In light of the difference between the parshios being read in Eretz Yisrael and in Chutz La'aretz, and in consideration of the message of last week's dvar Torah encouraging us to get to know ourselves, I have decided to digress from the regular divrei Torah and concentrate on getting to know ourselves. Rav Wolbe himself guides us to this end in one of the most well known sections in his sefer Alei Shur titled "Da'as Atzmaeinu" (vol. I p. 141).
As with any mussar idea, the purpose is not to merely appreciate the thought, but rather to understand and integrate the idea into our lives thereby effecting long lasting positive changes. My tefillah is that we succeed in achieving this objective, thus bringing ourselves closer to perfection and in turn increasing the glory of the Ribbono Shel Olam!
DA'AS ATZMEINU 1
The truth is that knowledge of one's self is not a subject that can be learned. Even one who is cognizant of a few positive and negative middos that are nestled inside himself has still not achieved the goal of self knowledge. Rather, it is an experience that one encounters at a certain juncture in his life. It is the realization, on one hand, that he has unlimited potential for greatness, and on the other hand, it is the acknowledgment of the fact that his self interests dictate every single solitary action that he performs. As one philosopher pithily summed up this experience, "It feels like descending into Gehinom while still alive."
We all like to believe that if we are not entirely righteous, we're at least straight and upstanding individuals. The revelation that every one of our actions is rooted in selfishness gives us the feeling that the rug has been pulled out from underneath us. This shakeup could and should be the impetus for one to search for a truer existence.
In contrast, how pathetic is the fellow who lives his life "serenely" without any knowledge of his true self. He subconsciously refuses to pop his bubble of his imagined righteousness and therefore is unwilling to reveal all that lingers under the surface. Such a person is certainly not wicked and he will definitely receive great reward for his numerous good deeds, for Hashem does not hold back reward from anybody. However, he will not be a ben aliyahor a man of truth.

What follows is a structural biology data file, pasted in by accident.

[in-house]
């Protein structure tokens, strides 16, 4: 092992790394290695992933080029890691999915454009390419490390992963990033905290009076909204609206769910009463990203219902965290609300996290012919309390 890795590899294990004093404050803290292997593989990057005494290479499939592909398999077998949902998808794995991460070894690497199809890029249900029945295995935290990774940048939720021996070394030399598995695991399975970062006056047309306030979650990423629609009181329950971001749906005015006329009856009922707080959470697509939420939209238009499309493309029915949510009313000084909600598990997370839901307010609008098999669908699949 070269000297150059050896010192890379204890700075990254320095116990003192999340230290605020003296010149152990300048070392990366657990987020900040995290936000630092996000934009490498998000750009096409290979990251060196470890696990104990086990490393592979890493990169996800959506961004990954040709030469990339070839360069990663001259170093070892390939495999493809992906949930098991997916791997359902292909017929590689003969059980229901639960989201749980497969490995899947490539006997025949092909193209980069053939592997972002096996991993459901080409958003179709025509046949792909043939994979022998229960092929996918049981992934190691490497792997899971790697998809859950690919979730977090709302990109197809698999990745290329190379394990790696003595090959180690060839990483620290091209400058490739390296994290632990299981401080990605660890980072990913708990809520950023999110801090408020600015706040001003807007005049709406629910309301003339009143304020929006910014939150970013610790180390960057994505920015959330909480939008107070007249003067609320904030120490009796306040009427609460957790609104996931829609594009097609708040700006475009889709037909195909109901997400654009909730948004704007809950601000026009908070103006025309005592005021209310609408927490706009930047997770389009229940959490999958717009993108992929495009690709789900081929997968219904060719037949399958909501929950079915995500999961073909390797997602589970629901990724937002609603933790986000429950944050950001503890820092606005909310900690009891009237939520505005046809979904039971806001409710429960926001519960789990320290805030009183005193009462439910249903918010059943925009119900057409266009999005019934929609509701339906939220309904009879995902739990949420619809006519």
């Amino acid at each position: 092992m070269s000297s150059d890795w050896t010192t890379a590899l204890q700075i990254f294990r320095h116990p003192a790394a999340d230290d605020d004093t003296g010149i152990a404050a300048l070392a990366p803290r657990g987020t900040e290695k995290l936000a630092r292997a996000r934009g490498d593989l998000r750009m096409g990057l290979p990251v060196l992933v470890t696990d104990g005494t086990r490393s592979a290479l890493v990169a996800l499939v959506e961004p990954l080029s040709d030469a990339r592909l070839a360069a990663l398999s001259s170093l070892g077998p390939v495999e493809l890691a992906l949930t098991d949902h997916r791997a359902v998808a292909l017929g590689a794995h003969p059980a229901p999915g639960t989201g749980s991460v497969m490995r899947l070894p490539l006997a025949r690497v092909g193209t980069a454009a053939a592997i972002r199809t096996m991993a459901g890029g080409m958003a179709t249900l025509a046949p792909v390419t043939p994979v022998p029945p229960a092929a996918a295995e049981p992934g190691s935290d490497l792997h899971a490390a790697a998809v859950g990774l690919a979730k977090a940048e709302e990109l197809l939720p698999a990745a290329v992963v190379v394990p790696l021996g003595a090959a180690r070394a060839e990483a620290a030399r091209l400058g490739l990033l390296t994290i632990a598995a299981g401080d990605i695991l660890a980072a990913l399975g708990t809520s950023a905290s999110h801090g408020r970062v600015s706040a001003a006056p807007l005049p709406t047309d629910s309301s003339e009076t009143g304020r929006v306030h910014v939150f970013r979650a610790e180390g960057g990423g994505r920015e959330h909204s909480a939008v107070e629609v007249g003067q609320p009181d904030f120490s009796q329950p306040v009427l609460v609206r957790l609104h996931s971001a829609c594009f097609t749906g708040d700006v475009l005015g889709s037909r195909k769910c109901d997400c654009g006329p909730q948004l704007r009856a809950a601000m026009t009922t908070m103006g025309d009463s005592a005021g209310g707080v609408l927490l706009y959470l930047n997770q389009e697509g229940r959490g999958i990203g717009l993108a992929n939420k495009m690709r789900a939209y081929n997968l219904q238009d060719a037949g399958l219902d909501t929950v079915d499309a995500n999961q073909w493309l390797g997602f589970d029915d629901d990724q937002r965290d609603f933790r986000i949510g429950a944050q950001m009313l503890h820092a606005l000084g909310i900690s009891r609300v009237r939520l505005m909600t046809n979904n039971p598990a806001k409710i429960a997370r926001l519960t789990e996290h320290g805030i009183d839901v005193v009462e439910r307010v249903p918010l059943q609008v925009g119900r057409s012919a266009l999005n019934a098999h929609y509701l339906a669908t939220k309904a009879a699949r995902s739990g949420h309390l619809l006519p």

Our goal is to get to know ourselves. Acquiring this knowledge will automatically prompt us to invest serious effort into improving ourselves. Moreover, this very knowledge itself is elevating. Many years ago in Germany they found a man who from birth was raised in a cellar. He never saw the light of day nor had he ever even seen another person. Only after he was released did he become aware that he had spent his entire life in a dungeon. As long as he was inside he had no way of realizing that he was living a most vacuous existence in the cellar.
Similarly, one who has not revealed his true self identifies himself with his desires. The revelation of who he really is, in and of itself, separates a person from this subjectivity. While his negative middos still must be dealt with, he has succeeded in coming to a realization that those middos are not his true lofty self. As long as one is living complacently he simply has no idea that he is residing in a spiritual cellar. Join us for the next few weeks and b'ezras Hashem we will begin living in earnest!
In Parshas Shelach, Rashi tells us that the Torah compares the departure of Spies to their return. This teaches us that just as they returned with bad intentions, so too, when they departed, they set off with bad intentions. Rav Wolbe explains (Shiurei Chumash) that had there been no negativity when they departed there is no way such a fiasco would have occurred. He cites the Zohar which states that the nese'im knew that when they would enter Eretz Yisrael they would lose the coveted position of being nese'im - and they simply weren't willing to give it up. Thus, although they were from the greatest men who lived during the greatest era in history, nevertheless, they were blinded by a personal bias! When one is unaware of his biases he doesn't even realize how it affects everything he sees and does. In the above scenario, the outcome was forty years in the desert and the death of the entire generation. Unfortunately, they had not worked on "Da'as Atzmeinu!"